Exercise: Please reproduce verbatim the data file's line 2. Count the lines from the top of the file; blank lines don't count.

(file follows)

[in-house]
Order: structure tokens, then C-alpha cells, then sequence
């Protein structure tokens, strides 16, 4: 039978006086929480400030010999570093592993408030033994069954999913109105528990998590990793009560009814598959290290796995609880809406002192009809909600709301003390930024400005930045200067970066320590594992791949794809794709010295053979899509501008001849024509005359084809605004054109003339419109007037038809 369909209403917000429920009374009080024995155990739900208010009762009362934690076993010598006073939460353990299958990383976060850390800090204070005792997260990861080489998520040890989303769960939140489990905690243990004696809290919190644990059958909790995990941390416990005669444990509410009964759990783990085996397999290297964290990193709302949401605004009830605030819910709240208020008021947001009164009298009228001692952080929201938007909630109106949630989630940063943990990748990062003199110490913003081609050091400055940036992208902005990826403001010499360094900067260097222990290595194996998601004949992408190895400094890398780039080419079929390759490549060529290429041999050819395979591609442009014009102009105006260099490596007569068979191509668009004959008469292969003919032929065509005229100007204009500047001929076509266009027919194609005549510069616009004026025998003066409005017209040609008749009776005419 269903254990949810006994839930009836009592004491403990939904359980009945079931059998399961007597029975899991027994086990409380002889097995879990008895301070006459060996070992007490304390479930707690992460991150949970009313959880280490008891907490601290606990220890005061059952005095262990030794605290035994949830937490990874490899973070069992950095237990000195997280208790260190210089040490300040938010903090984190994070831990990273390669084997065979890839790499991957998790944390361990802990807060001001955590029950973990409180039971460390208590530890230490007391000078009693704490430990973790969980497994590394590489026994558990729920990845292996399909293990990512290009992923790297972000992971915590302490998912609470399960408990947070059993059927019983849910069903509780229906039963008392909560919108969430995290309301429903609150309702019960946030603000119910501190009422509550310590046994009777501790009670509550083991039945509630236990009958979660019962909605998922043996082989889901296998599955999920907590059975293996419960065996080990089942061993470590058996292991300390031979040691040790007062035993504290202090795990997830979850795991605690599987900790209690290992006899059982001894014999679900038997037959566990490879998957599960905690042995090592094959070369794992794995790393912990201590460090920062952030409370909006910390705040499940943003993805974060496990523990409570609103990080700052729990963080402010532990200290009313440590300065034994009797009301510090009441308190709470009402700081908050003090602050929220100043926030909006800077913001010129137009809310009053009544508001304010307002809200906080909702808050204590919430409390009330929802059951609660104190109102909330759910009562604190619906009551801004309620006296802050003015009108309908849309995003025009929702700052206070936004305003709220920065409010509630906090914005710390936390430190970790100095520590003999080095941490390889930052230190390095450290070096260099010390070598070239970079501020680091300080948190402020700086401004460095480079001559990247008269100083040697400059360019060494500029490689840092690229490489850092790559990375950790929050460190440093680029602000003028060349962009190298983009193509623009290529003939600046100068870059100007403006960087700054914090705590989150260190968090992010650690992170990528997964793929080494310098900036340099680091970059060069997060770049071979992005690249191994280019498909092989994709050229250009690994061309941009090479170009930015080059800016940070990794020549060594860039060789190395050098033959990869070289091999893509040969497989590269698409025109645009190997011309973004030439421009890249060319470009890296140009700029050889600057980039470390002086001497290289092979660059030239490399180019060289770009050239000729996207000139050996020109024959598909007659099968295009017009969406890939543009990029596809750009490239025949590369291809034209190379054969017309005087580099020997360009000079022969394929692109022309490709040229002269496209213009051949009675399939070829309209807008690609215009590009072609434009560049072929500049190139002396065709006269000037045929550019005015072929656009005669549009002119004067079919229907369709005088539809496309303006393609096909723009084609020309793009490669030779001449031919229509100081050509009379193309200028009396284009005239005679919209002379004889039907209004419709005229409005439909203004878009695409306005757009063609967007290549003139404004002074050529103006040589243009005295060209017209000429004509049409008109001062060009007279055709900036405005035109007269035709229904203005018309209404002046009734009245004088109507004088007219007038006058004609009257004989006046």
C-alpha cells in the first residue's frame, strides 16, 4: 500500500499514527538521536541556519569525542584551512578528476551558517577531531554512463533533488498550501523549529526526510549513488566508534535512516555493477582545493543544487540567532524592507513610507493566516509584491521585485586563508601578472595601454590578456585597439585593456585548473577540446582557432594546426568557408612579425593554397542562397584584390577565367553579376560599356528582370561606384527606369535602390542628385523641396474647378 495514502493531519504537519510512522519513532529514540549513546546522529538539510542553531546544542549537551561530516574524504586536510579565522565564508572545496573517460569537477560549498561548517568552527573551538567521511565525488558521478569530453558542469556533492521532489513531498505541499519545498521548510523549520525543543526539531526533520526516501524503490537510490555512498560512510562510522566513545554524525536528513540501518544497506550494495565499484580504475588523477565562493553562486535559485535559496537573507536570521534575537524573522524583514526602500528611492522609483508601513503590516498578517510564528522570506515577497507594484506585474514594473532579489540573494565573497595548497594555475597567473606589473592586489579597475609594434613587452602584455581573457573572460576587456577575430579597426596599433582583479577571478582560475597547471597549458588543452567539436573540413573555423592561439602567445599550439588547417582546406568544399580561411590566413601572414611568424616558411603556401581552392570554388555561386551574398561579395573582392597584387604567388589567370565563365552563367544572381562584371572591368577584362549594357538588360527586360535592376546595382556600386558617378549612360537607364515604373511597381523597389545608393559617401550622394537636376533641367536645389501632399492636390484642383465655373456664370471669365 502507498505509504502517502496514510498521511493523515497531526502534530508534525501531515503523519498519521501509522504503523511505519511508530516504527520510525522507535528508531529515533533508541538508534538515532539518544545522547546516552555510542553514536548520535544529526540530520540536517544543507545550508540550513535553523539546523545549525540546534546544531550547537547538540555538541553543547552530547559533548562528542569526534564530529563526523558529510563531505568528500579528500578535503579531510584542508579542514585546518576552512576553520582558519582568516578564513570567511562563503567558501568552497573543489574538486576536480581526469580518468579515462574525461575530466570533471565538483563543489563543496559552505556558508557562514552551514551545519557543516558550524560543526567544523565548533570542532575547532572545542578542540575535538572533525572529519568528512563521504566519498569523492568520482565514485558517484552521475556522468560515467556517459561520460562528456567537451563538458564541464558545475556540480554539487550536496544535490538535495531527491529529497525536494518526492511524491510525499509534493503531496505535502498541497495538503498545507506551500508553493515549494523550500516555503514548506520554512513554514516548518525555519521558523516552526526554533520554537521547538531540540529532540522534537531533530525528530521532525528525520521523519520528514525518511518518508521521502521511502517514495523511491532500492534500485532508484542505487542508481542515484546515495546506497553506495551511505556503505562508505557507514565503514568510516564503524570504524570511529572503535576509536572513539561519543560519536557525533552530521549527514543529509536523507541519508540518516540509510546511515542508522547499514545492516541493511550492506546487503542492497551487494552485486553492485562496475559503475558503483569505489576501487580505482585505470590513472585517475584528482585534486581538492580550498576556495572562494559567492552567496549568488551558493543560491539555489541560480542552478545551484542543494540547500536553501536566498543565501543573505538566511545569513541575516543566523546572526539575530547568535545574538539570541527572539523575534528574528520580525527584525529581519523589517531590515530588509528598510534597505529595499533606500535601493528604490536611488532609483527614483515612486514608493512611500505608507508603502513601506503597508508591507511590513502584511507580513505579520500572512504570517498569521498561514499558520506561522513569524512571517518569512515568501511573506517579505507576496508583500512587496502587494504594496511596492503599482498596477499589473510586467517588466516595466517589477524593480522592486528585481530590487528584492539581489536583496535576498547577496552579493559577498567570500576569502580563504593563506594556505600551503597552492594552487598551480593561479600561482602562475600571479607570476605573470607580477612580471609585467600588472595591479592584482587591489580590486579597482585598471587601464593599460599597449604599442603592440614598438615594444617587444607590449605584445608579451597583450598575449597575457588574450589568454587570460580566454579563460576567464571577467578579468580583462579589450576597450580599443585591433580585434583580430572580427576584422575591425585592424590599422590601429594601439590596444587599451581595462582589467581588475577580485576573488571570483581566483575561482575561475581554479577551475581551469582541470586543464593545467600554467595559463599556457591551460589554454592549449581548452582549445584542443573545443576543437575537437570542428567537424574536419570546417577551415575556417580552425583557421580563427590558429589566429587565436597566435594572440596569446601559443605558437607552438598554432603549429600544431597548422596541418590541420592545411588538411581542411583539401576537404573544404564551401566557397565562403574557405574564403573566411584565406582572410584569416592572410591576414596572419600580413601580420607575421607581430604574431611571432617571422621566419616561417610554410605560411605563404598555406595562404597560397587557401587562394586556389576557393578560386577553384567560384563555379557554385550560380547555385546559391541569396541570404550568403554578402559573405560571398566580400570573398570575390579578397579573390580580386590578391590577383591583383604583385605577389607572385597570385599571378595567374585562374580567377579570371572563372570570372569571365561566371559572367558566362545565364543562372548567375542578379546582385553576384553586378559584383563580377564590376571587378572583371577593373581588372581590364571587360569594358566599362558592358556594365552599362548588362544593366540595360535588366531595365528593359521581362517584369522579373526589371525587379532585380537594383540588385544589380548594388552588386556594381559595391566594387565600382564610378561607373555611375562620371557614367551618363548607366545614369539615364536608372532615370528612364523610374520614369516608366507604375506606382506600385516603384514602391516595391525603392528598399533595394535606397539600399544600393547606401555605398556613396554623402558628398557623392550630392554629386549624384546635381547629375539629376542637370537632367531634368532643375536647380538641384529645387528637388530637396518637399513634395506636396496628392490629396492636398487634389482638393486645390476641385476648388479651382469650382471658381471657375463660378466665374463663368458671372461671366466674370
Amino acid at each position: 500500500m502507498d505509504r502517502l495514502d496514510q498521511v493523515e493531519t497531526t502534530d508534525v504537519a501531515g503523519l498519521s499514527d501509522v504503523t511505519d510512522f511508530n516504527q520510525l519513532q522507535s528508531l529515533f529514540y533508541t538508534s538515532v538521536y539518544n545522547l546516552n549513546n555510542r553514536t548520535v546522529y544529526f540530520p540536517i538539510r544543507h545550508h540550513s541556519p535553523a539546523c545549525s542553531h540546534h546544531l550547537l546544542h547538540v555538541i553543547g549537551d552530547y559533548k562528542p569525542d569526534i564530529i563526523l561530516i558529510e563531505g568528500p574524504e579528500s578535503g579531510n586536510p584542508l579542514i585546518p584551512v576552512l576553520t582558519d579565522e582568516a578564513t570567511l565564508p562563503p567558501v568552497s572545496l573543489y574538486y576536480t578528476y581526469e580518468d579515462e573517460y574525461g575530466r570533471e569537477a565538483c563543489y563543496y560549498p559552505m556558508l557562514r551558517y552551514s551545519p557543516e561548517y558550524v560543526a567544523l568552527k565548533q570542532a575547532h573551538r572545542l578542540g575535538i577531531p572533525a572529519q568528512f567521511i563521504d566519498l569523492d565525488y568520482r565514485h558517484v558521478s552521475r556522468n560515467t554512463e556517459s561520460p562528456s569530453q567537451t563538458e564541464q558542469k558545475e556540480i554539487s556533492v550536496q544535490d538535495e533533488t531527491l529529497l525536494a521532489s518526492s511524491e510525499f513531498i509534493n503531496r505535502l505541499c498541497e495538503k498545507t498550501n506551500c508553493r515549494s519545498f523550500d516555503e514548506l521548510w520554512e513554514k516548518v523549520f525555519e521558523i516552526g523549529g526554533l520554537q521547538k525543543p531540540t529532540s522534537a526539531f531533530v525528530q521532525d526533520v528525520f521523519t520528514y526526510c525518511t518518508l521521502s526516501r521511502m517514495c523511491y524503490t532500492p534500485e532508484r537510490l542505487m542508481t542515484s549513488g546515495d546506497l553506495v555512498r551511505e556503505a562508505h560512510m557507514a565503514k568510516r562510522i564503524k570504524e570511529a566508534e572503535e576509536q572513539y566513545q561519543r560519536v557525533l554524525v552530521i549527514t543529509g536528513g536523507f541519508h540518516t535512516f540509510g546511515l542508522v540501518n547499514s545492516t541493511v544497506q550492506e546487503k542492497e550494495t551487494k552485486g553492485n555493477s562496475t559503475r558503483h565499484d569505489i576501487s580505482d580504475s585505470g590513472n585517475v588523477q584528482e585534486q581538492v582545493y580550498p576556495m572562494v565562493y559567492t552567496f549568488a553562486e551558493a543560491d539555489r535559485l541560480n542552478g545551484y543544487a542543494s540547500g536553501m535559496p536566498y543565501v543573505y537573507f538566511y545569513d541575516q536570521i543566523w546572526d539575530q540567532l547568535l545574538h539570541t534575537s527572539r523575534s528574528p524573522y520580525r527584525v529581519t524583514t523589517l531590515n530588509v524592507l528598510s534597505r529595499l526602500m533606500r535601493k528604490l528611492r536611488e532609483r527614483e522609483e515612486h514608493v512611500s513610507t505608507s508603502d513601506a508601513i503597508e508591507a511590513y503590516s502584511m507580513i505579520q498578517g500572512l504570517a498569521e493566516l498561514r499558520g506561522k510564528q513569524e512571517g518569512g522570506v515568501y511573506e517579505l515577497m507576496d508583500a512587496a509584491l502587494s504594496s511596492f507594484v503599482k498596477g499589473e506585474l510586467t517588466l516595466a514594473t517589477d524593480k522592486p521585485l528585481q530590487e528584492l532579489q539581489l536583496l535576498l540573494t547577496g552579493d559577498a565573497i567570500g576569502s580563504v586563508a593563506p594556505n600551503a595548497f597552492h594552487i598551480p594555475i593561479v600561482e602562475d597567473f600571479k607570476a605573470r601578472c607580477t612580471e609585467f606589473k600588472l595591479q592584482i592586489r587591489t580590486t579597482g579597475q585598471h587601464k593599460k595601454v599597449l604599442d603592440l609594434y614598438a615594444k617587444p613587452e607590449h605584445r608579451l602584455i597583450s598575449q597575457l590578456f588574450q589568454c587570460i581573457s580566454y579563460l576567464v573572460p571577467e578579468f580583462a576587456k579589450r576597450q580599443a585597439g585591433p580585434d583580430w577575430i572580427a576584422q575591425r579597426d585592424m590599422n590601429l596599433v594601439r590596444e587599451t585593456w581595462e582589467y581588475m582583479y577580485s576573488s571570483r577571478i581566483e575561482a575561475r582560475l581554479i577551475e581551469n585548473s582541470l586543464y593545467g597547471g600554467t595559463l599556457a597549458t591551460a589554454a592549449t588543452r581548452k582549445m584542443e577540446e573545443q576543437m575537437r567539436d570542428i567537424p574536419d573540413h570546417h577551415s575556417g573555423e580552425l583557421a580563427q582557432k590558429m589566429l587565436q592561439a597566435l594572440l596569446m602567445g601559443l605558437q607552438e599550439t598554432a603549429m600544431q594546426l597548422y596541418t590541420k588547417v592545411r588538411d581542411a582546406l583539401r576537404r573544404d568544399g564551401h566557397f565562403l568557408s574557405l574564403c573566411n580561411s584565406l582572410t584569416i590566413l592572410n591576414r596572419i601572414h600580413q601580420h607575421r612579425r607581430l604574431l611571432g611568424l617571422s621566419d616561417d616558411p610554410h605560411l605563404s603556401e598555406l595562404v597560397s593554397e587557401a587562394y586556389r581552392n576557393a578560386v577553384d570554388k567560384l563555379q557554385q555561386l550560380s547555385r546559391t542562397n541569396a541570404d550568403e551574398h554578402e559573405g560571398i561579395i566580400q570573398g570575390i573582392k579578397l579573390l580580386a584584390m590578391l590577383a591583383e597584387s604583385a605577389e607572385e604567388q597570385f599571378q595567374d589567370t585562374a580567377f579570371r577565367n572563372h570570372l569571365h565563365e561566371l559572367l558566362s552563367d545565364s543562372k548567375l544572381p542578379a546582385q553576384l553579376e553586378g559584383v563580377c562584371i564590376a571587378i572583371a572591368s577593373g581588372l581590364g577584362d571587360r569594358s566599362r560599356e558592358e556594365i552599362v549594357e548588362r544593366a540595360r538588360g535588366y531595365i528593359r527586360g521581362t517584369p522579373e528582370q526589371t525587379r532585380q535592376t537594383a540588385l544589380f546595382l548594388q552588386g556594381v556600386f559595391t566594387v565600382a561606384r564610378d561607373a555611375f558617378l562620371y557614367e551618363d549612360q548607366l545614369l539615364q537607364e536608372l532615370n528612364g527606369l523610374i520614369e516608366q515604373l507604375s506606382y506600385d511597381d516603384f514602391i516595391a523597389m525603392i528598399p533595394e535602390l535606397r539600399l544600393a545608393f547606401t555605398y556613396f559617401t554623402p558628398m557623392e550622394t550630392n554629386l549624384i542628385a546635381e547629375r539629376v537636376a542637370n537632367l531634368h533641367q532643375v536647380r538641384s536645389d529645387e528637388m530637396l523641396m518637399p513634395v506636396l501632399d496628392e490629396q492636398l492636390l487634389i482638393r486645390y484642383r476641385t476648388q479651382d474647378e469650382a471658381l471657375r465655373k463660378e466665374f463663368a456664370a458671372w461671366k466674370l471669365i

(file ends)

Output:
Order: structure tokens, then C-alpha cells, then sequence